It’s been a few years since JavaOne felt like a fun, vibrant conference. But this year, thanks to the release of the OpenJDK and Java SE 7, attendees had plenty to talk about and learn at the show.
But Java wasn’t the only focus of this double conference that shuts down large parts of San Francisco for the week. Oracle’s announcements were highly developer related as well. With new databases, new machines, and a reprieve for the death sentence that was expected for SPARC, Oracle OpenWorld and JavaOne were chock full of cool tools.
Oracle has long been the company to which all roads in an enterprise lead. With databases that underpin many of the applications inside Fortune 500 companies, information is just used to living inside Oracle systems. But what’s been happening over the last two years has made that paradigm troublesome for the folks on the cutting edge of analytics. Perhaps the biggest time sink in analytics today revolves around the ingress of information into Hadoop.
With terabytes or even petabytes of unstructured data out there to contend with, just moving the info in an Oracle database into a Hadoop cluster for analysis could take an entire day. What’s the solution? Why, selling an Oracle-branded Hadoop system. Oracle’s retinue of business intelligence analytics will run on these Exalytics machines as well. But the real excitement is that these systems are built for fast data transfers and instant query replies, two things that can cause a lot of pain for Hadoop users. If Oracle can continue to innovate around Exalytics, you can bet it’ll be a very compelling force in the Hadoop world.
The Oracle NoSQL Database
You may better know this particular database by its older names: Berkeley DB or Sleepycat. This XML database has always been, essentially, a key value store. A highly performant key value store.
Oracle’s been quietly selling this in-memory database for years, but only at its conference this week did it categorize the database as a NoSQL. And the company did this very begrudgingly. It would seem that the term “NoSQL” is seen as slightly negative for Oracle, as it has lost some business to the myriad competitors in this new market for highly scalable and fast database alternatives.
No matter whether Oracle likes the term or not, it’s now playing in that market. It tweaked Sleepycat to be able to play in this environment by expanding the scaling capabilities of the database, and by offering it as an advanced caching layer for its database applications.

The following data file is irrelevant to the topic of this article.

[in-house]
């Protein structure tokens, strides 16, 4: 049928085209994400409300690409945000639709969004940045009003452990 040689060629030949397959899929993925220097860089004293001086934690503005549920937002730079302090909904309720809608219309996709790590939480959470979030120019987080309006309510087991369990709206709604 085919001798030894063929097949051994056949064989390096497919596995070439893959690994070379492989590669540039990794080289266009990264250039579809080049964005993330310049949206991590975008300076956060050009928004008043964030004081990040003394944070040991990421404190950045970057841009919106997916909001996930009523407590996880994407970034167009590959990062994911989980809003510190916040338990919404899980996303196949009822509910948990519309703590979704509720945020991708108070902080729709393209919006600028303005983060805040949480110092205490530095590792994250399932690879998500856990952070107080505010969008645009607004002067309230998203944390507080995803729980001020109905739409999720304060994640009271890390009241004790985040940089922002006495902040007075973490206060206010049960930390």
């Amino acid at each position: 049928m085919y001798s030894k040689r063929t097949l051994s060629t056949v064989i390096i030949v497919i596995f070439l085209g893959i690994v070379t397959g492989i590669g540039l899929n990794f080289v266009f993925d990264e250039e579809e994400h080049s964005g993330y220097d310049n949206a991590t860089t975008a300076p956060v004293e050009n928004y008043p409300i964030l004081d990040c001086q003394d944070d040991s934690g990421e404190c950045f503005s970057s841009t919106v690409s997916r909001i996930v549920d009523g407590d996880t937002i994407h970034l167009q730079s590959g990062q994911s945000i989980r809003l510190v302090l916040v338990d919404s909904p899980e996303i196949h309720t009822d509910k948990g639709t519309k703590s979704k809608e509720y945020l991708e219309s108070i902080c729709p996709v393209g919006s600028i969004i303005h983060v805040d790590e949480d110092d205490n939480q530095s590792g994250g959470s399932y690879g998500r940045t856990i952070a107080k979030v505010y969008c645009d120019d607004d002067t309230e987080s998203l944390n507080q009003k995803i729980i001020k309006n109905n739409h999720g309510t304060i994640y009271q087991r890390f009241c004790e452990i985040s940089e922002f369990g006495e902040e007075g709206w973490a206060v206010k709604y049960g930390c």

Another technology that seemingly got lost in the Oracle/Sun shuffle, JavaFX is the long-awaited UI scripting layer for Java. It’s targeted as an RIA development platform and includes many features that are still only dreamed of in standard Java, such as built-in media streaming support and links into graphics accelerators.
But for users, JavaFX is probably the best thing to happen to Java since SWT. It’s a flashier, snazzier interface layer for Java applications, which have always lacked a bit of panache when compared to native applications. And for the zealots among you, JavaFX will soon be open-source technology as well when it’s pushed into the OpenJDK 8 specification. If all goes well, JavaFX 3.0 will be part of OpenJDK 8 and Java SE 8.
The expanding PaaS market
Everyone and their mother now offers a Java PaaS. From the “old man” of the platform-as-a-service world (Heroku), to highly enterprise-focused GigaSpaces, to CloudBees’ build-based approach, to Jelastic’s “any Java” strategy, there’s no lack of innovation in the growing PaaS market.
But these third-party companies aren’t the only ones supporting Java in their clouds. Oracle announced its own cloud offerings at the conference, and they look to address many of the issues that exist in other clouds. Oracle is hoping to have an open cloud, without vendor lock-in, which is almost the exact opposite of its database strategy. Additionally, Oracle claims any Oracle database can be moved into its cloud. If that proves to be true, this could become a very compelling cloud offering for enterprises struggling with scaling out their infrastructure.
The future of Java
But the biggest news of all at the show was by far the well-laid plans for Java SE 8 and beyond. With JavaFX making it into the mix, and dozens of major features already being laid out for the next release, Java is back on track and advancing again, and in a much more open fashion.
Indeed, the JCP is in the midst of reforms that will require all working groups to have open mailing lists and to make their test code available to others interested in the process. Why, the JCP may even be tackling that nasty TCK issue sometime next year, but we’ll see if that really happens.
In the meantime, you’d better study up on functional languages, as Java will be moving closer to them thanks to closures in OpenJDK 8. And for those of you in the Java EE world, Java EE 7 is expected to include provisioning features to make automatic scalability even easier.
And finally, for Java ME users, we learned that the future of that platform will be more strongly tied to the mainline Java SE releases. Instead of a separate executive committee and distribution, Java ME will now be a subset of Java SE, and all Java governance decisions at the JCP will flow from a single executive committee. Java ME and SE are, effectively, being merged.